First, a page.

The following article on soap coloring options was inspired by a reader’s question concerning the differences between oxides, micas, ultramarines and colorants and when to use which one.
Soap Coloring Options: Oxides, Micas, Ultramarines – What’s the Difference?
by Anne-Marie Faiola
You’re right, there are a lot of soap coloring options out there. I’ll go over the most common and the pros and cons:
Oxides and ultramarines fall into this category. Pigments, like most colorants out there, do not fall into the natural category. But take heart, they are “nature identical.”
Pigments are manufactured in labs and have been since the 70′s. Apparently, pigments (oxides and ultramarines) used to be mined but the FDA stepped in and demanded some purity, so since then, these colorants have been manufactured in a lab – same molecular structure just a different way of processing.
Some Iron Oxides are still extracted naturally; however, Iron oxides in nature (dirt) are often stuck with toxic metals like lead, arsenic, mercury, antimony and selenium (when they are in nature). This is why the FDA stepped in to regulate cosmetic colorants so the level of toxic metal present are present in such low concentrations that they are considered “safe.” In fact, only synthetically prepared iron oxides are approved for use in cosmetics in this country. (Johnson, S.T. & Wordell, C.J. “Homeopathic and herbal medicine: Considerations for formulary evaluation,” Formulary, 32, 1167, Nov. 1997. )
The good things about using pigments in soap is that they are stable. Generally, they will not morph or change colors in Cold Process or Melt and Pour soap. They are also cost effective; at $3-$6 per ounce, you’re looking at a very cheap, per pound price, for color. The drawback to using pigments is that they tend to clump and so they require extra TLC to get them not clump.
Tip: Use a latte frother (or mini-mixer) to help pre-mix your pigments in a bit of liquid oil before adding to your soap. This will help disperse and break up any clumps.
(2) FD&C Colorants
There are many types of FD&C colorants, but basically they are manufactured in a lab, are not natural but are generally incredibly easy to use and give a wide (anything you imagine) range of color. There is wide spread distrust, and even fear, about FD&C colorants. This is most likely because the FDA has recalled colors in the past because of safety concerns. The most well known example is probably Red No. 2, banned in 1976 over possible links to cancer. In truth, FD&C colorants are in most, if not all, processed foods we eat (from cheese to french fries to candy) and fears about the use of these colorants in soap, while well meaning, are probably unfounded. In addition, the miniscule amount of this type of colorant in soap (which doesn’t stay on your skin), is the least of concerns compared to the rampant amount of FD&C colorant in food (and vitamins etc…).
The nice part of using FD&C colorants is that they are, on a per use basis, fairly inexpensive to use. They are incredibly concentrated. They also mix in smoothly. They normally stay clear in MP. The bummer part is that they are not stable, at all, in alkaline environments (aka – cold process soap). It’s the rare FD&C that actually stays stable. They normally stay clear in MP. However, they will bleed. For more information, click here to read about bleeding colorants at the Soap Queen Blog.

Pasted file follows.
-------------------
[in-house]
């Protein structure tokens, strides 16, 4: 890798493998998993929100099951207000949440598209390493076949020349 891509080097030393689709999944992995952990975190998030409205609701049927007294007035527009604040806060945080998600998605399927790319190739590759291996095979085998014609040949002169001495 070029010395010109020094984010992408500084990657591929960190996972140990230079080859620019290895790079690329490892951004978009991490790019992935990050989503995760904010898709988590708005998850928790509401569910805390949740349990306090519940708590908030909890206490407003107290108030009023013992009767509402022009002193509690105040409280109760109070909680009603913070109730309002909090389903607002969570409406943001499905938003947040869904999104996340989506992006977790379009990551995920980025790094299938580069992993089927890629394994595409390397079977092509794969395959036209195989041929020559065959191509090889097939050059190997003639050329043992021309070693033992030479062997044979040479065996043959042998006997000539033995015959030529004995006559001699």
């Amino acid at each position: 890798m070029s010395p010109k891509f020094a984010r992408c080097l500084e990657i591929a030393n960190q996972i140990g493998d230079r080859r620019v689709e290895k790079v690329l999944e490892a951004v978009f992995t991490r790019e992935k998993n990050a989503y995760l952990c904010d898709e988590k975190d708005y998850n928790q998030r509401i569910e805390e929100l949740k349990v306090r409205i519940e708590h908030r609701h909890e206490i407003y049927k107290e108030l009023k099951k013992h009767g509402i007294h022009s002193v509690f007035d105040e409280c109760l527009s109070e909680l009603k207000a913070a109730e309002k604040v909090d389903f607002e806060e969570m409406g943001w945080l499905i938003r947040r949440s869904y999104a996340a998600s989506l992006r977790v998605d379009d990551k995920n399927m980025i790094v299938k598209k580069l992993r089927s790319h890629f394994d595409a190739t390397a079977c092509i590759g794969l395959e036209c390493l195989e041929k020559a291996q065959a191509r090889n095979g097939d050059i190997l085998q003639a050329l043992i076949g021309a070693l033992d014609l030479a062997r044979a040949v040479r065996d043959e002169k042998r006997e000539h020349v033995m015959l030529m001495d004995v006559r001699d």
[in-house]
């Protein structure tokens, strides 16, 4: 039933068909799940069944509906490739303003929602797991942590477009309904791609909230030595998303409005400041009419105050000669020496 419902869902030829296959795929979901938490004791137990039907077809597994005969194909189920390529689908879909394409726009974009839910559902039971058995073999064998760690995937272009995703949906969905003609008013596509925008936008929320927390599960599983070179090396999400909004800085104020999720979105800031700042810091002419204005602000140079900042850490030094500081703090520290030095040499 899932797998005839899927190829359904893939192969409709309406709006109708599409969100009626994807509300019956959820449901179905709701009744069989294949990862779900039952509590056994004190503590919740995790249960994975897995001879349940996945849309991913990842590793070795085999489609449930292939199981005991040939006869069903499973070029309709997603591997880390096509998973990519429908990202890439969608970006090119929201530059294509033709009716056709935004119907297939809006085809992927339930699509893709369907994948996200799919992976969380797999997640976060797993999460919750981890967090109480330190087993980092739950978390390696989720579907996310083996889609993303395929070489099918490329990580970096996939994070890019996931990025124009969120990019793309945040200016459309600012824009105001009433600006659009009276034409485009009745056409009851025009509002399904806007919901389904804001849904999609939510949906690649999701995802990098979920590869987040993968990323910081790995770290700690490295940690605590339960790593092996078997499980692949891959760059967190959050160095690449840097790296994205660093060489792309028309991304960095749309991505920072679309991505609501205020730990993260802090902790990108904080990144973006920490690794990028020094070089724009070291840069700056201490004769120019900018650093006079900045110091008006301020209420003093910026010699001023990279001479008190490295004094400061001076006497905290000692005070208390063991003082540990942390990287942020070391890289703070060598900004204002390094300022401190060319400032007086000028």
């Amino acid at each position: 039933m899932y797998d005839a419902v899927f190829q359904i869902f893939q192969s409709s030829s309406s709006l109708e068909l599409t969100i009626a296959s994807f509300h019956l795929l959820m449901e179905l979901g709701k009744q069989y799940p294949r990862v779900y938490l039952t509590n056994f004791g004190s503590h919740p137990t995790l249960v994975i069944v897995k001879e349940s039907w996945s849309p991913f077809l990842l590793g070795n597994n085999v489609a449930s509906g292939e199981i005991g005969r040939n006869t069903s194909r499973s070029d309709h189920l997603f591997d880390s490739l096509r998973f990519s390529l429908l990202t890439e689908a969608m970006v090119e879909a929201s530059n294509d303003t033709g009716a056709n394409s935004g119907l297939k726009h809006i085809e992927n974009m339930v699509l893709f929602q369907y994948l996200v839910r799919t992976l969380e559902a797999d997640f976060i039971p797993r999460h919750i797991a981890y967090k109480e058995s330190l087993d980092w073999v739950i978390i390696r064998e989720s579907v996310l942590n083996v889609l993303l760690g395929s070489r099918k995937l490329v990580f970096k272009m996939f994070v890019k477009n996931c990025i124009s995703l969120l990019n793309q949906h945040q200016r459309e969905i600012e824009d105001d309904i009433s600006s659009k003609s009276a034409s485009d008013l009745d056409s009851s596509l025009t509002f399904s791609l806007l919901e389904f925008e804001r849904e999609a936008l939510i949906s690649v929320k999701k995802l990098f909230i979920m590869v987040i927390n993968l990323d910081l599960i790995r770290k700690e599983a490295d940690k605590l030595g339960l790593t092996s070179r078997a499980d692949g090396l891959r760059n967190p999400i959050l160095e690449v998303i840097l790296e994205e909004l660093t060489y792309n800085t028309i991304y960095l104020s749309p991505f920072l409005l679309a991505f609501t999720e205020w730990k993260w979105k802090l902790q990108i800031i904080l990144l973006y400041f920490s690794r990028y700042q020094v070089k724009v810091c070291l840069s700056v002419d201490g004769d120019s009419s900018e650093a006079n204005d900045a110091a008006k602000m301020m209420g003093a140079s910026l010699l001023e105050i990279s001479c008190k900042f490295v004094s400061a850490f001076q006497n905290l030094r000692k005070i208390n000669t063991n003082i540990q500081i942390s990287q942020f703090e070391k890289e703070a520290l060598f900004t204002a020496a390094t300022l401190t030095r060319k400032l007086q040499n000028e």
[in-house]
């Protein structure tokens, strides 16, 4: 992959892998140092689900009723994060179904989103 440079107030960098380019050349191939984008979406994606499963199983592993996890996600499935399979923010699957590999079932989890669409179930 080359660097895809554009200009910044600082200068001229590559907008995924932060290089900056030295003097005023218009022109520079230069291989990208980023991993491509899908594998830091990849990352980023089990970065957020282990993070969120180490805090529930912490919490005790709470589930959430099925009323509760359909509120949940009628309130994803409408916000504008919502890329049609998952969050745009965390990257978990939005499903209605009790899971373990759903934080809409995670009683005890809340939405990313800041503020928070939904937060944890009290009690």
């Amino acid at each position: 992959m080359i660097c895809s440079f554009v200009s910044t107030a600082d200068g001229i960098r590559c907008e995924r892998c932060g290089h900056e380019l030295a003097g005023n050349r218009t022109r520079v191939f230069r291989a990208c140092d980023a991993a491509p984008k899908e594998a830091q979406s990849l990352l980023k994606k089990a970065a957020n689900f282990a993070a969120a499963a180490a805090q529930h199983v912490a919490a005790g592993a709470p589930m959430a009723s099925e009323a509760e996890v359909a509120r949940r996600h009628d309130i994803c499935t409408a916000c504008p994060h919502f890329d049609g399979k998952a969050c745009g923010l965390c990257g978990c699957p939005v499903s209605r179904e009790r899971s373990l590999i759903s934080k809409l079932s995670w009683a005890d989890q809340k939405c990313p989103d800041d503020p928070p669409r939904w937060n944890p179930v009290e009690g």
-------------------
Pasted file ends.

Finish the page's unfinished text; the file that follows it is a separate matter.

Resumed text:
These should fall into the FD&C colorants category because mica is a natural product, that is mined but then, the individual mica (which looks like a platelet) is coated with FD&C colorants, or pigments, or a combination of both to achieve the colorant. The dual sided color is what causes the shimmer and sheen of micas. Mica is exactly the same stuff you see in your lipstick, eye shadow and blush. Micas work best in clear products, like clear melt and pour, because the shimmer needs light in order to reflect and refract nicely.
The great part about using micas in CP is that they don’t clump at all. The colors are so smooth and wonderful to work with. The bummer part about using micas in CP is that they have a higher usage rate than both pigments and straight FD&C colorants. They also do provide just a tinge of sheen in CP, and that looks sophisticated. Another bad thing about micas in CP, is that, since they are coated in FD&C, some of them are not stable in CP soap and do require testing.
(4) Natural soap colorants
There is no legal definition for a natural color. FDA classifies colorants as those requiring certification and those not requiring certification. “Exempt colorants are inherently neither more nor less safe than certified colorants,” concludes an article in the Encyclopedia of Chemical Technology. We may consider them as less hazardous because we perceive them as “natural.” But “like all color additives, they are fabricated products.” Historically, bugs were ground up for colorant. Today, potential customers get squeamish about that so we skip that. Cochineal (the legs of a some bug, if I remember correctly) was a favorite for a nice red color. Some popular ones to use are:
Yellow – Annatto, Saffron, Turmeric, Carthamin
Green – Chlorophyll
Brown – the Cocoa Bean (pods, shells, stems), Cocoa Powder, Fermented Tea
Red – Paprika (may be irritating)
Purple – Alkanet Root (for CP)
And the list goes on…
The nice part about using natural colorants is the marketing angle; the general public believes that natural is better so you can market this well. However, it is difficult to achieve the color you want, using natural colorants, and sometimes, you can’t get a smooth color (depending on the herb used). Another problem is that some of the colorants are expensive to use.
The bummer part about pigments is that they tend to clump and so they require much extra TLC to get them not to clump. Here is a tutorial about using oxides in melt and pour soap at the Soap Queen Blog.